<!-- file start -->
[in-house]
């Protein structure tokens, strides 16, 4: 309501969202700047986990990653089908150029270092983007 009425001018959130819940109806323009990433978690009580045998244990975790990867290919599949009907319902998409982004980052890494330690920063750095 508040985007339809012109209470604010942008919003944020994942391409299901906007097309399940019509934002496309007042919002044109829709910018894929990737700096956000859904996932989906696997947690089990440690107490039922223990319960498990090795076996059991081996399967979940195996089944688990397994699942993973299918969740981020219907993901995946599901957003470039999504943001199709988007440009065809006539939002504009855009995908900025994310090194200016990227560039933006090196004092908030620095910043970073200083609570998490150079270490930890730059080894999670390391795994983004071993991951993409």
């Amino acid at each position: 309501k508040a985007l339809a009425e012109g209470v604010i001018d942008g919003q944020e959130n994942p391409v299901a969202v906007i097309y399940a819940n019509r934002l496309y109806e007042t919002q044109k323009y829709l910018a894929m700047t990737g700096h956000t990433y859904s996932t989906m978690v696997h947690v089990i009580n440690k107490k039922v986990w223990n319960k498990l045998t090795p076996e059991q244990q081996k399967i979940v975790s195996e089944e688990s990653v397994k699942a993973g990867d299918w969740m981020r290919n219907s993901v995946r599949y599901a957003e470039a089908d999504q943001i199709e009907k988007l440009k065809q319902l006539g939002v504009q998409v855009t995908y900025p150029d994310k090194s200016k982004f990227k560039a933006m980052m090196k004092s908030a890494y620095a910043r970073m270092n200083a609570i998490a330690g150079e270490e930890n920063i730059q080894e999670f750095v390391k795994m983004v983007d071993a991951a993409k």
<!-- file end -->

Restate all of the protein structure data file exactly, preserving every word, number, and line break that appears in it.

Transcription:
[in-house]
């Protein structure tokens, strides 16, 4: 309501969202700047986990990653089908150029270092983007 009425001018959130819940109806323009990433978690009580045998244990975790990867290919599949009907319902998409982004980052890494330690920063750095 508040985007339809012109209470604010942008919003944020994942391409299901906007097309399940019509934002496309007042919002044109829709910018894929990737700096956000859904996932989906696997947690089990440690107490039922223990319960498990090795076996059991081996399967979940195996089944688990397994699942993973299918969740981020219907993901995946599901957003470039999504943001199709988007440009065809006539939002504009855009995908900025994310090194200016990227560039933006090196004092908030620095910043970073200083609570998490150079270490930890730059080894999670390391795994983004071993991951993409």
């Amino acid at each position: 309501k508040a985007l339809a009425e012109g209470v604010i001018d942008g919003q944020e959130n994942p391409v299901a969202v906007i097309y399940a819940n019509r934002l496309y109806e007042t919002q044109k323009y829709l910018a894929m700047t990737g700096h956000t990433y859904s996932t989906m978690v696997h947690v089990i009580n440690k107490k039922v986990w223990n319960k498990l045998t090795p076996e059991q244990q081996k399967i979940v975790s195996e089944e688990s990653v397994k699942a993973g990867d299918w969740m981020r290919n219907s993901v995946r599949y599901a957003e470039a089908d999504q943001i199709e009907k988007l440009k065809q319902l006539g939002v504009q998409v855009t995908y900025p150029d994310k090194s200016k982004f990227k560039a933006m980052m090196k004092s908030a890494y620095a910043r970073m270092n200083a609570i998490a330690g150079e270490e930890n920063i730059q080894e999670f750095v390391k795994m983004v983007d071993a991951a993409k």